Friday, December 24, 2010

Twisted's the Chutzpah of my passion! (A letter to David Jaffe)

Mr. Jaffe.  I think I called you this when I met you at E3 and you asked me politely to call you David, but I can't help it, I'm still a bit socially awkward when I'm around people that drive my passion.  Below you will find a rather wordy account of what Twisted Metal means to me.  I can't come up with any profound questions to ask as I picked your brain when I met you at the LA Convention Center.  Hopefully this serves, in the very least, to remind you and the team how important the series is to so many of us.

Twisted Metal resonates within me as one of the single most influential reasons I own and support the PlayStation platform to this day.  I, like many, were leery of Sony producing a platform that was disc-based and primarily 3D.  The tech, at the time, seemed so fresh and, perhaps, a bit rough around the edges.  Why wouldn't it?  It was so new and frankly a bit scary.

Titles like Battle Arena Toshinden really didn't do anything for me.  I understood the allure behind a 3D game, but I couldn't get past the "ugly" that seemed to bathe most titles of the generation.

If it wasn't a rough polygon, it was live action marring the experience.  The acting was never on par, nor did it seem to convey the same emotional ambiance as the game (save titles like Krazy Ivan which was fantastic in both respects, but that was probably because they ran with the campy nature of live-action cinematics).

Anyhow, moving to my passion...I came across an interesting title that hearkened back to my days of playing the Amiga back in '88 (I would have been 11 at the time), and a little gem that soaked up most of my time...AutoDuel, by Origin.  By today's standards it serves as nothing more than a relic of its time, but to me it certainly motivated my purchase of Twisted Metal.  I'm almost embarrassed to admit that this dated Amiga title would push me into a purchase of TM, there really is no's ugly and flat in design and depth, but honestly the core mechanic is there.  Vehicular Car Combat in a Post Apocalyptic setting.  I think that was a driving factor to my interest and the fact that I was completely enamored with movies like Mad Max and A Boy & His Dog before I ever really understood much of what the stories were trying to convey.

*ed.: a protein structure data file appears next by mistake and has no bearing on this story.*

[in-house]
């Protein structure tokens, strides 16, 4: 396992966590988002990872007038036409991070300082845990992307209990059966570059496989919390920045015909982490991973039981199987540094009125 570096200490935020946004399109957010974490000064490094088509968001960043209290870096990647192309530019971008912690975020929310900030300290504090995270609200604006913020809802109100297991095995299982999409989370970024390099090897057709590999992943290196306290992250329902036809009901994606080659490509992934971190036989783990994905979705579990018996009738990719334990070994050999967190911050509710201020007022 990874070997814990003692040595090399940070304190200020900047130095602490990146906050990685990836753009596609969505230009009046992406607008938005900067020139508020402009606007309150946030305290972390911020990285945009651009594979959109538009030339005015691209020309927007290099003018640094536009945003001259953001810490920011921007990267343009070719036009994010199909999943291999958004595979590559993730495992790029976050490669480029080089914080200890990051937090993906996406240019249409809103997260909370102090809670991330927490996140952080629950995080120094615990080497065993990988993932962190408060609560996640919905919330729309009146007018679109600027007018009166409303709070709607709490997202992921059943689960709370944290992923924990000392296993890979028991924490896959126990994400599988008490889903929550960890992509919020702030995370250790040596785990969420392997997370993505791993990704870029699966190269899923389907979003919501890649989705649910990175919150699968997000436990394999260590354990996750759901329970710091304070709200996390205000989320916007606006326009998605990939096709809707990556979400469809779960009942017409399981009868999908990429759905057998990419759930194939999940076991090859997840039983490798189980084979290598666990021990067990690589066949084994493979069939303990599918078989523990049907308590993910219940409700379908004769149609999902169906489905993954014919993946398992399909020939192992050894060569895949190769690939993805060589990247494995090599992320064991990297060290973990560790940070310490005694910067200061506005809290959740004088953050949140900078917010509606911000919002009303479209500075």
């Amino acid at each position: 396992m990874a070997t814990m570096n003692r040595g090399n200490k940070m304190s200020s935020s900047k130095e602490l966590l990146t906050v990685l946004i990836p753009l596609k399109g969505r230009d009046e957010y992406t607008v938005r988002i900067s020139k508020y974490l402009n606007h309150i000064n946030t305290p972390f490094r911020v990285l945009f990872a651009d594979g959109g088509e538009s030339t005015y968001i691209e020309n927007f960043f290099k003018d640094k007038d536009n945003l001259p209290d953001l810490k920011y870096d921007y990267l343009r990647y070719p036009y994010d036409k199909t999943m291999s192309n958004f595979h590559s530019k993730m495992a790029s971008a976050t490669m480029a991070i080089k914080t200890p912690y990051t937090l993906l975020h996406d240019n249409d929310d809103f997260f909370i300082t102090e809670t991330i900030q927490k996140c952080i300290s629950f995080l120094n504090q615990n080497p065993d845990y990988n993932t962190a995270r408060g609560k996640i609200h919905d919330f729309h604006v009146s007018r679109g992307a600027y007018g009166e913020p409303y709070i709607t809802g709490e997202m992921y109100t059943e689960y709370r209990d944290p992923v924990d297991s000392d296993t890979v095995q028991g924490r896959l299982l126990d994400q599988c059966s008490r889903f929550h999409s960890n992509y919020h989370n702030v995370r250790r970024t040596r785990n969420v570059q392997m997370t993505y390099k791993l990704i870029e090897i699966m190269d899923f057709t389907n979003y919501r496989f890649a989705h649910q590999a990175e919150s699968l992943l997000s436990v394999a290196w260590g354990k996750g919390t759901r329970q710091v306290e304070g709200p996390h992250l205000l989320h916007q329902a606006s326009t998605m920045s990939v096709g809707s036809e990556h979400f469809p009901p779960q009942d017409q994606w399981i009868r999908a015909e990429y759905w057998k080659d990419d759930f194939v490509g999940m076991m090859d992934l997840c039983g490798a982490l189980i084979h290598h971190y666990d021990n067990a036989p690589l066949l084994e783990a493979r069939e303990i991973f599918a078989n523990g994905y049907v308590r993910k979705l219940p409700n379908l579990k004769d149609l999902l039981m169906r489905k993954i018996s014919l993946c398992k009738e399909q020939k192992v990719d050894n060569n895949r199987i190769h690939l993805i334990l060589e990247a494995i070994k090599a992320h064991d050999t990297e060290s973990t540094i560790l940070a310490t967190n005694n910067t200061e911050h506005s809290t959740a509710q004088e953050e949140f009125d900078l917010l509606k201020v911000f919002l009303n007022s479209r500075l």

So I had a bit of nostalgia pushing my interest in Twisted Metal.  What happened afterwards would push an obsession that would last beyond my expectations and into weekly couch co-op tournaments with friends that would set the standard for "First to 50" sessions that would start in the early evening and push well into the wee hours of the morning.  Imagine, if you will, two (or more) equally skilled gamers paired in vehicular arena combat where we'd trade wins.  First to 50 wins became a staple of our household, an obsession really that would move onto even the more casual Vehicle Combat games, like Mario Kart's Battle Mode (we owe it all to Twisted Metal).

Twisted Metal not only became one of my personal favorite series, but always instrumental in unintentionally selling the hardware to friends who didn't own a PlayStation.  They'd come over, love the matches and want to practice up before the following week tourney.  I'm not sure if selling consoles was ever the intent behind Twisted Metal, but in my network of friends it certainly served that purpose.

What transpired beyond the original release would cascade into a purchase (and equal obsession) of every single iteration to follow and subsequent "tournaments" with friends.  Twisted Metal not only hooked itself into the nostalgia of my youth, but did so paving a new road and practice for how I would play games as I matured.  It just happened to do so by creating a compelling formula with equally compelling characters.  Never did the series feel like a chore, certainly challenging, but always rewarding and above all else...FUN!

So if you will, please excuse the wall of text above.  I did my best to keep it as short as humanly possible.  I could probably write a thesis on why a game about aggressively blowing up people in a battle for selfish gain did worlds of wonder for making me an upstanding man in society all while bridging social awkwardness at the same time, but I'll spare you...for now.

Merry Christmas and Happy Holidays everyone.  I'm digging up my PSone for a holiday tourney tomorrow!  Thanks for igniting the flame, David!

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